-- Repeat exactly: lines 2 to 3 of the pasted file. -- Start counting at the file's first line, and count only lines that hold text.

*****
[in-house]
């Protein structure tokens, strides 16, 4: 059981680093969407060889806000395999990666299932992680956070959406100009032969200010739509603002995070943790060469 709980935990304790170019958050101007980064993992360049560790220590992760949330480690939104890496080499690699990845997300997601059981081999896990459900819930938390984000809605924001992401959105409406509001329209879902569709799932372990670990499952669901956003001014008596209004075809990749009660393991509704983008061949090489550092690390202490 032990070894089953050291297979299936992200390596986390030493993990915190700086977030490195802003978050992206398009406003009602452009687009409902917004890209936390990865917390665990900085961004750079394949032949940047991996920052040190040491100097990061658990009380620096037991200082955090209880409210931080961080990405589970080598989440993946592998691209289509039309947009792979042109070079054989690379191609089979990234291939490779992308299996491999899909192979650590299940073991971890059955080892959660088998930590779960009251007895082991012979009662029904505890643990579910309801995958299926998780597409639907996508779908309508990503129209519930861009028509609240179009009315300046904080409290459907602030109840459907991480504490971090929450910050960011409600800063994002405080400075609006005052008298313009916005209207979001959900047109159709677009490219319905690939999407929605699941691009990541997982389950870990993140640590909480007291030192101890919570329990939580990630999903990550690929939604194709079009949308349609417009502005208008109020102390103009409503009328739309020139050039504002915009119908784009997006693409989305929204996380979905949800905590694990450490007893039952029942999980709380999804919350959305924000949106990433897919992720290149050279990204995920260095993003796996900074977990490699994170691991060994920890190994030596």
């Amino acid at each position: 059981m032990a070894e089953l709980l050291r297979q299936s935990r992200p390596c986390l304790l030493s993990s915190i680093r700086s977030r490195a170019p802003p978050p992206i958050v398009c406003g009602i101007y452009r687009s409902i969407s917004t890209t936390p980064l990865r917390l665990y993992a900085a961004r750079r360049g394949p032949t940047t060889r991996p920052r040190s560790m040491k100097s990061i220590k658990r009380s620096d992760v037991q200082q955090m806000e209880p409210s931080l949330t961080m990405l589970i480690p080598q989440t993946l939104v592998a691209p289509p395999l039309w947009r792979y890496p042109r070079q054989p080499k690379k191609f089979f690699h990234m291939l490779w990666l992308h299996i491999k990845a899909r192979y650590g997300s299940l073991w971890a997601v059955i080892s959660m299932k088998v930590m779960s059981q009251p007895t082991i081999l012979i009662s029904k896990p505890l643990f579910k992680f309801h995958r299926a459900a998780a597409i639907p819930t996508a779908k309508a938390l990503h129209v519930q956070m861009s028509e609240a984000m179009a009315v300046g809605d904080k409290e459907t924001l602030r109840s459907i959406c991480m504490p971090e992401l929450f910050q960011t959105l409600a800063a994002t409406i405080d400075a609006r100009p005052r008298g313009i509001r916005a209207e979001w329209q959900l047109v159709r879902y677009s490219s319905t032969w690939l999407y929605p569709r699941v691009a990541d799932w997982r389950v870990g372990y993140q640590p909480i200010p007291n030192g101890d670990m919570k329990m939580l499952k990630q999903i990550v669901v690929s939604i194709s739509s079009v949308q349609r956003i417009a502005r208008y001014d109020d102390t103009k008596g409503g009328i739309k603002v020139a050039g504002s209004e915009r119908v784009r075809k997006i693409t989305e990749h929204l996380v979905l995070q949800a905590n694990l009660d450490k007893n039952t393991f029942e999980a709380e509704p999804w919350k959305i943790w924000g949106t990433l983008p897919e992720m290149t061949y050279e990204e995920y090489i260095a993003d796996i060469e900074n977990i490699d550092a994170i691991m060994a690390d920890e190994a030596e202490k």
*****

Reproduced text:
């Protein structure tokens, strides 16, 4: 059981680093969407060889806000395999990666299932992680956070959406100009032969200010739509603002995070943790060469 709980935990304790170019958050101007980064993992360049560790220590992760949330480690939104890496080499690699990845997300997601059981081999896990459900819930938390984000809605924001992401959105409406509001329209879902569709799932372990670990499952669901956003001014008596209004075809990749009660393991509704983008061949090489550092690390202490 032990070894089953050291297979299936992200390596986390030493993990915190700086977030490195802003978050992206398009406003009602452009687009409902917004890209936390990865917390665990900085961004750079394949032949940047991996920052040190040491100097990061658990009380620096037991200082955090209880409210931080961080990405589970080598989440993946592998691209289509039309947009792979042109070079054989690379191609089979990234291939490779992308299996491999899909192979650590299940073991971890059955080892959660088998930590779960009251007895082991012979009662029904505890643990579910309801995958299926998780597409639907996508779908309508990503129209519930861009028509609240179009009315300046904080409290459907602030109840459907991480504490971090929450910050960011409600800063994002405080400075609006005052008298313009916005209207979001959900047109159709677009490219319905690939999407929605699941691009990541997982389950870990993140640590909480007291030192101890919570329990939580990630999903990550690929939604194709079009949308349609417009502005208008109020102390103009409503009328739309020139050039504002915009119908784009997006693409989305929204996380979905949800905590694990450490007893039952029942999980709380999804919350959305924000949106990433897919992720290149050279990204995920260095993003796996900074977990490699994170691991060994920890190994030596």
């Amino acid at each position: 059981m032990a070894e089953l709980l050291r297979q299936s935990r992200p390596c986390l304790l030493s993990s915190i680093r700086s977030r490195a170019p802003p978050p992206i958050v398009c406003g009602i101007y452009r687009s409902i969407s917004t890209t936390p980064l990865r917390l665990y993992a900085a961004r750079r360049g394949p032949t940047t060889r991996p920052r040190s560790m040491k100097s990061i220590k658990r009380s620096d992760v037991q200082q955090m806000e209880p409210s931080l949330t961080m990405l589970i480690p080598q989440t993946l939104v592998a691209p289509p395999l039309w947009r792979y890496p042109r070079q054989p080499k690379k191609f089979f690699h990234m291939l490779w990666l992308h299996i491999k990845a899909r192979y650590g997300s299940l073991w971890a997601v059955i080892s959660m299932k088998v930590m779960s059981q009251p007895t082991i081999l012979i009662s029904k896990p505890l643990f579910k992680f309801h995958r299926a459900a998780a597409i639907p819930t996508a779908k309508a938390l990503h129209v519930q956070m861009s028509e609240a984000m179009a009315v300046g809605d904080k409290e459907t924001l602030r109840s459907i959406c991480m504490p971090e992401l929450f910050q960011t959105l409600a800063a994002t409406i405080d400075a609006r100009p005052r008298g313009i509001r916005a209207e979001w329209q959900l047109v159709r879902y677009s490219s319905t032969w690939l999407y929605p569709r699941v691009a990541d799932w997982r389950v870990g372990y993140q640590p909480i200010p007291n030192g101890d670990m919570k329990m939580l499952k990630q999903i990550v669901v690929s939604i194709s739509s079009v949308q349609r956003i417009a502005r208008y001014d109020d102390t103009k008596g409503g009328i739309k603002v020139a050039g504002s209004e915009r119908v784009r075809k997006i693409t989305e990749h929204l996380v979905l995070q949800a905590n694990l009660d450490k007893n039952t393991f029942e999980a709380e509704p999804w919350k959305i943790w924000g949106t990433l983008p897919e992720m290149t061949y050279e990204e995920y090489i260095a993003d796996i060469e900074n977990i490699d550092a994170i691991m060994a690390d920890e190994a030596e202490k």